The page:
The COVID-19 Measures Impact on the Rights of Migrants and Refugees in the EU

The COVID-19 Measures Impact on the Rights of Migrants and Refugees in the EU

Karolina Babicka is a Legal Adviser with the Europe and Central Asia Programme of the International Commission of Jurists, in Brussels

Since January 2020, the Coronavirus pandemic has been spreading in Europe. As a result, all EU Member States have taken measures with the stated intention of containing the spread of the virus. These included restrictions on public gatherings, requirements to stay at home except for limited essential activities, and orders to close businesses and cultural and educational institutions. The most severe of these restrictions were in place between March and May 2020, which is the period covered here.

Some EU Member States have additionally closed their borders; stopped the registration and lodging of asylum applications; or freedom of movement in and out of reception centers was restricted. Many of these measures affected, sometimes disproportionately, the rights of migrants and refugees.

While the situation is getting back to “normal” in many EU countries, let’s look at how the most vulnerable in our societies were treated during the pandemic and what the obligations under international law are.

The closure of external borders and suspension of new and on-going asylum applications

Following the outbreak of the COVID-19 pandemic, the majority of EU Member States introduced restrictions for third-country nationals crossing the EU’s external border. In some cases, EU Member States banned entry to asylum applicants (Cyprus, Greece, Hungary) or declared their ports “unsafe” (Italy and Malta). Other Member States (like Belgium) closed their arrival centers, ultimately restricting access to asylum. The state of emergency due to COVID-19 declared in Hungary, led to the suspension of the right to apply for asylum. In Spain, processing of asylum applications has been temporarily suspended since the state of emergency entered into force on 15 March.

A more human-rights compliant approach has been taken by countries such as Germany and Sweden, which allowed access to filing of new asylum applications and also for entry to the country in order to seek asylum. The status of people who already were in the process of applying for international protection was also automatically extended in Luxembourg. In Portugal, it was decided that “persons who applied for international protection will be considered to be regularly in the country and thereby qualified for health care and public services.”

The right to seek and enjoy asylum is guaranteed under international human rights, refugee and EU law. Article 18 of the EU Charter of Fundamental Rights guarantees the right to asylum. The principle of non-refoulement prohibits States from transferring – in any manner whatsoever – anyone to a country or a territory where their life or freedom would be threatened on account of their race, religion, nationality, membership of a particular social group or political opinion or where they would otherwise face a real risk of serious harm. As such, it is one of the strongest limitations under international law on the right of States to control entry into their territory and to expel aliens as an expression of their sovereignty.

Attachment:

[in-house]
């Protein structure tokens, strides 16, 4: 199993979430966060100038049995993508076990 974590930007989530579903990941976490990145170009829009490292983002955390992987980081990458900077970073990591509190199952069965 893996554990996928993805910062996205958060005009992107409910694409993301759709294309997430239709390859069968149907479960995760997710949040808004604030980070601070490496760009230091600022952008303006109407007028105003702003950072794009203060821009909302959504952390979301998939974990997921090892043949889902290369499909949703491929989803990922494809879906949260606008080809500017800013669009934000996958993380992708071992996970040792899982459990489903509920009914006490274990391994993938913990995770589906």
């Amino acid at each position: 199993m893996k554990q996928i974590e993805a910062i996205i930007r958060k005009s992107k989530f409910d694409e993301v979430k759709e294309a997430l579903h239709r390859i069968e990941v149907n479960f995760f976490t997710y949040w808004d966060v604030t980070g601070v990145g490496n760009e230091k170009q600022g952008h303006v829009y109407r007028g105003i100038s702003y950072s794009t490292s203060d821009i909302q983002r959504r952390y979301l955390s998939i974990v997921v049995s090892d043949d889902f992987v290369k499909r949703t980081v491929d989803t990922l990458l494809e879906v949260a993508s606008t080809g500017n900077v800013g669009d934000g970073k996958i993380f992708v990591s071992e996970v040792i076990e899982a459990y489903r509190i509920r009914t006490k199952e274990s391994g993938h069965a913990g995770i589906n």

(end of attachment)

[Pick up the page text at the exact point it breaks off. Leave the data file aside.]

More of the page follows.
The European Commission has recommended that: “Measures taken by Member States to contain and limit the further spread of COVID-19 should be based on risk assessments and scientific advice, and must remain proportionate. Any restrictions in the field of asylum, return and resettlement must be proportional, implemented in a nondiscriminatory way and take into account the principle of non-refoulement and obligations under international law.”

It is clear from international standards and EU guidance that there should be an exemption to border closures to allow claims for international protection. Restrictions at borders imposed in the interests of public health must not result in denying an effective opportunity to seek asylum or in refoulement, in violation of states’ obligations under international law. In order to ensure that restrictions on rights involved in border closures respect such international law obligations, measures other than blanket closure of the borders, such as health checks at the borders and/or possible quarantine of newly arrived persons for 2 weeks as suggested by the European Commission guidelines, should have been considered first in response to COVID-19. Emergency measures that restrict human rights, such as exceptional closure of borders, should be time-bound and have a final date or have a date established on which these measures will be-reassessed.